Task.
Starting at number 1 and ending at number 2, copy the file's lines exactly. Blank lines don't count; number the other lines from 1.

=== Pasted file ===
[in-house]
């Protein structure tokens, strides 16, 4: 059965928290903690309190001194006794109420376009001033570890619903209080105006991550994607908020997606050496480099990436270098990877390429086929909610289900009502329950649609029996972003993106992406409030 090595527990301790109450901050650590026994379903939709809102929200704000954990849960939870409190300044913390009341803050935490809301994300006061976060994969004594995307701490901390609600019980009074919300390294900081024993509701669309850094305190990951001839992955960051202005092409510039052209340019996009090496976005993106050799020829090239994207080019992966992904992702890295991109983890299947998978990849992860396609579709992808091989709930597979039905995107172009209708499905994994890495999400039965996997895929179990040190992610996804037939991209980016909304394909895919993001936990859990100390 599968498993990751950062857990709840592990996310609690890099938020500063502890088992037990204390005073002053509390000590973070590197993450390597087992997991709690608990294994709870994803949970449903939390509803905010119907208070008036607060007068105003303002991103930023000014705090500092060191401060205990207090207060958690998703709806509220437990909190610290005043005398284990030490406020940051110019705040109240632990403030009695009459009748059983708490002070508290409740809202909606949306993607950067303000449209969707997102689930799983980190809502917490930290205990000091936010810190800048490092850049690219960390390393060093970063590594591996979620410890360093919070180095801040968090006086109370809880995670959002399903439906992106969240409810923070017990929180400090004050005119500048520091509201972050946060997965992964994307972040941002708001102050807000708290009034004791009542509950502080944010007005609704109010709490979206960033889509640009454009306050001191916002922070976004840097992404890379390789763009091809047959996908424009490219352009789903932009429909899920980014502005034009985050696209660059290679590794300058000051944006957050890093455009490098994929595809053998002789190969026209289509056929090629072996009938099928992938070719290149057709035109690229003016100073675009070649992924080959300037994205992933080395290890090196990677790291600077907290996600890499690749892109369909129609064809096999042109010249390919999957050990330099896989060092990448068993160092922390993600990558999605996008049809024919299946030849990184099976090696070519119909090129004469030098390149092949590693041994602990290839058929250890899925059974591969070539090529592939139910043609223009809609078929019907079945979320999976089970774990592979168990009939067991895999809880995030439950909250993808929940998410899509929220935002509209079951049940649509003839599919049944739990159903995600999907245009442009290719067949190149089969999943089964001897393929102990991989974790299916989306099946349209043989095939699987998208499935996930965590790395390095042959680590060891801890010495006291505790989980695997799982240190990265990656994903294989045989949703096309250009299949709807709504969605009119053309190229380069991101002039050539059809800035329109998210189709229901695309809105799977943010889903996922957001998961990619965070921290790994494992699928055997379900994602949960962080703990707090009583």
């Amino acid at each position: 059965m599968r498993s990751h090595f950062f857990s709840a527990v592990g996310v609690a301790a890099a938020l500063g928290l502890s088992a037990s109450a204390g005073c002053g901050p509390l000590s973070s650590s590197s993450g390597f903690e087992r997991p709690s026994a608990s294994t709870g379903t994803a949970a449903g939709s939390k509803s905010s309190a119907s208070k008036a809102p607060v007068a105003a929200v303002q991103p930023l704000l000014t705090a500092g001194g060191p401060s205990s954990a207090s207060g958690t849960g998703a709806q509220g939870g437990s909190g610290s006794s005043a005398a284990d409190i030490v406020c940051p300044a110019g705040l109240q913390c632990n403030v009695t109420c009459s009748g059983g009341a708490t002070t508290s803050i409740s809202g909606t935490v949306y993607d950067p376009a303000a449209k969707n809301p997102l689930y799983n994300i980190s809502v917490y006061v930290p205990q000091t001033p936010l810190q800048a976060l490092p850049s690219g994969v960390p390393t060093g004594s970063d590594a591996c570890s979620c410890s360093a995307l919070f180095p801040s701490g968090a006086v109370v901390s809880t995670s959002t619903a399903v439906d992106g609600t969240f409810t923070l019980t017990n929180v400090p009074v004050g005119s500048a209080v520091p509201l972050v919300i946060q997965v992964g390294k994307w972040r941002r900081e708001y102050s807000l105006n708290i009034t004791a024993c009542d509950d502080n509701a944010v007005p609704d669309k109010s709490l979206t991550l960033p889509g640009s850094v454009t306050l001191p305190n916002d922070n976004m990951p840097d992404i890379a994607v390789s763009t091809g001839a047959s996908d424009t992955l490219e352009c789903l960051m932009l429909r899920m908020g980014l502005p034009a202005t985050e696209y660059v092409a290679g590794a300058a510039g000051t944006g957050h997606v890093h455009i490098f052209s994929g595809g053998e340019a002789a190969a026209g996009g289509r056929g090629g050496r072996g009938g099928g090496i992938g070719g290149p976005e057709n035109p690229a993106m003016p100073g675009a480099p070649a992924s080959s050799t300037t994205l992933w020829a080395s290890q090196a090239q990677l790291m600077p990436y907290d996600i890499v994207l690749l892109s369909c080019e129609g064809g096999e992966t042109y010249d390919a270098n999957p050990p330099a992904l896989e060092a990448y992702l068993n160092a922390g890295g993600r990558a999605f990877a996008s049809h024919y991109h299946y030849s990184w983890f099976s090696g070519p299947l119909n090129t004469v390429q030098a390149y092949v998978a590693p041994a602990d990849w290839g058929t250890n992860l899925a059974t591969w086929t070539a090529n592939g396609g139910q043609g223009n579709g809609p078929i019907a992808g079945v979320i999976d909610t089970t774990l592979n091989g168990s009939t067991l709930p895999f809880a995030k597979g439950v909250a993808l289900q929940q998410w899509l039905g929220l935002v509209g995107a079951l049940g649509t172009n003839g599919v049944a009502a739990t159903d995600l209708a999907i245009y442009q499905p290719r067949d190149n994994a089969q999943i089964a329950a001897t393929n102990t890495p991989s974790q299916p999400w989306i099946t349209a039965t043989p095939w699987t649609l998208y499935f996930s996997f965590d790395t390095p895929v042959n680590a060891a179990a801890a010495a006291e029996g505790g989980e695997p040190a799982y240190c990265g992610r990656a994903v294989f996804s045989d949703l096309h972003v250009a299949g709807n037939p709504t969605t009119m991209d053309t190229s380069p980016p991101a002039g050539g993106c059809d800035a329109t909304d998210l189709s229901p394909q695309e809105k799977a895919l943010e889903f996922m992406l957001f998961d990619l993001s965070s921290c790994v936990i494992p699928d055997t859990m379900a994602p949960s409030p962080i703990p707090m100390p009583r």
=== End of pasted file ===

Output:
[in-house]
């Protein structure tokens, strides 16, 4: 059965928290903690309190001194006794109420376009001033570890619903209080105006991550994607908020997606050496480099990436270098990877390429086929909610289900009502329950649609029996972003993106992406409030 090595527990301790109450901050650590026994379903939709809102929200704000954990849960939870409190300044913390009341803050935490809301994300006061976060994969004594995307701490901390609600019980009074919300390294900081024993509701669309850094305190990951001839992955960051202005092409510039052209340019996009090496976005993106050799020829090239994207080019992966992904992702890295991109983890299947998978990849992860396609579709992808091989709930597979039905995107172009209708499905994994890495999400039965996997895929179990040190992610996804037939991209980016909304394909895919993001936990859990100390 599968498993990751950062857990709840592990996310609690890099938020500063502890088992037990204390005073002053509390000590973070590197993450390597087992997991709690608990294994709870994803949970449903939390509803905010119907208070008036607060007068105003303002991103930023000014705090500092060191401060205990207090207060958690998703709806509220437990909190610290005043005398284990030490406020940051110019705040109240632990403030009695009459009748059983708490002070508290409740809202909606949306993607950067303000449209969707997102689930799983980190809502917490930290205990000091936010810190800048490092850049690219960390390393060093970063590594591996979620410890360093919070180095801040968090006086109370809880995670959002399903439906992106969240409810923070017990929180400090004050005119500048520091509201972050946060997965992964994307972040941002708001102050807000708290009034004791009542509950502080944010007005609704109010709490979206960033889509640009454009306050001191916002922070976004840097992404890379390789763009091809047959996908424009490219352009789903932009429909899920980014502005034009985050696209660059290679590794300058000051944006957050890093455009490098994929595809053998002789190969026209289509056929090629072996009938099928992938070719290149057709035109690229003016100073675009070649992924080959300037994205992933080395290890090196990677790291600077907290996600890499690749892109369909129609064809096999042109010249390919999957050990330099896989060092990448068993160092922390993600990558999605996008049809024919299946030849990184099976090696070519119909090129004469030098390149092949590693041994602990290839058929250890899925059974591969070539090529592939139910043609223009809609078929019907079945979320999976089970774990592979168990009939067991895999809880995030439950909250993808929940998410899509929220935002509209079951049940649509003839599919049944739990159903995600999907245009442009290719067949190149089969999943089964001897393929102990991989974790299916989306099946349209043989095939699987998208499935996930965590790395390095042959680590060891801890010495006291505790989980695997799982240190990265990656994903294989045989949703096309250009299949709807709504969605009119053309190229380069991101002039050539059809800035329109998210189709229901695309809105799977943010889903996922957001998961990619965070921290790994494992699928055997379900994602949960962080703990707090009583």